As she finds a way to escape the foster care system to find her sister Simone, she walks into Simone’s foster home and discovers Simone being raped by her foster father. Star stabs her sister’s foster father, and they both manage to escape and head to Atlanta to meet Alexandra. In the moment after the assault, Star tries to half-heartedly engage with Simone on how long the sexual assault has been happening. Simone is clearly traumatized, and clearly still dealing with the fact that she was living with a rapist who tormented her daily.
But Star is visibly disconnected from the trauma her sister is/has experienced. And never acknowledges that she stabbed a man in defense of her sister after being brutally assaulted. In this, it’s obvious that her whiteness has afforded her a different reality, even that of disconnecting from trauma for the sake of a dream she’s pushing on everyone around her.
Her Black sister is juggling the violence of antiblackness, rape, abandonment and abuse while also dealing with the difficulty of being raised by a white mother who died when she was young, and losing her white sister within the system. That’s a fucking lot.
Subsequently in the premiere episode, Cotton (portrayed by Amiyah Scott), who is a Black transgirl, is attacked by a white man trying to kill her for being a Black and trans. Star’s identity, experiences and demeanor do not speak to any trauma on this level. And even though Star helps Cotton from being killed, it never phases Star about what everyone else in the plot is doing to survive while being black.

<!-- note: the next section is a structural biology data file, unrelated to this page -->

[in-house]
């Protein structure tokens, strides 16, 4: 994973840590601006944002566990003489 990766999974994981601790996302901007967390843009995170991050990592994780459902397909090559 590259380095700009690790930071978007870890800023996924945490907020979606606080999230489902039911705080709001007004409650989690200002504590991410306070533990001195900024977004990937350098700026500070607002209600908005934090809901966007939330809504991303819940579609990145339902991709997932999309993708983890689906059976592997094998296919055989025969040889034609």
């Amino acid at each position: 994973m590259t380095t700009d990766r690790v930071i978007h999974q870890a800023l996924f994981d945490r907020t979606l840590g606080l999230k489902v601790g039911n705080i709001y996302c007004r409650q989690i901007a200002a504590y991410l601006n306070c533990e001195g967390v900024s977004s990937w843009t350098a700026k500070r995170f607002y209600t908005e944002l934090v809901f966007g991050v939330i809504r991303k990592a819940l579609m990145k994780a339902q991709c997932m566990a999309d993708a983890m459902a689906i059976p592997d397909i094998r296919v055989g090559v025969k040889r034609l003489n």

Star flirts with men but is seemingly never being traumatized by these men the way Simone or Cotton are. Star is extremely carefree and joyful compared to the very evident and visible levels of trauma everyone carries in their spirit within the cast. It’s absolutely strange and intentional how whiteness operates within struggle to still manifest as an identity of power and privilege. Star doesn’t have to worry about this shit. She’s only focused on getting her dream career because in being a white cisgender woman, being rich and famous is something inherently expected.
3. The Mammification of Carlotta (Queen Latifah)
Queen Latifah’s character, Carlotta, is introduced as a close friend of Star and Simone’s mother. After their mother died from an overdose, the kids were taken from Carlotta due to her usage of drugs and financial instability. In present time of the show, Carlotta is characterized as a brown skin fat black femme that is a Church going woman, a Church and blues singer, and a community caretaker. She’s also the narrator of the show.
Her presentation, role as a omniscient narrator, and seemingly desexualized character are completely giving dead ass mammy vibes. She has yet to have a more developed background or current context storyline that allows for potential romantic relationships to be revealed. But based on the wigs they put her in, there’s no way the producers are trying to develop a multifaceted and nuanced older, brown skin Black fat femme that will be sexual, funny, powerful, vulnerable and human.
My Prediction: Carlotta ends up being the group’s manager, parent, caretaker and security guard (you saw the glock she pulled out), while also holding down church sermons for the community and baptizing niggas on cue the entire series while never holding a romantic or sexual relationship. I hope I’m wrong though.
4. Blatant Exploitation of Antiblack Transmisogyny for the Sake of a “Controversial” or “Woke” Storyline
Instagram Goddess Amiyah Scott’s debut primetime television role is as the character Cotton. She is a Black transwoman who works at the salon, and refers to Carlotta as her mother. We don’t know their family relationship based on the information in the pilot episode, but it’s obvious their love runs deep, despite the transphobic misgendering that happens in conversation at the end of the episode.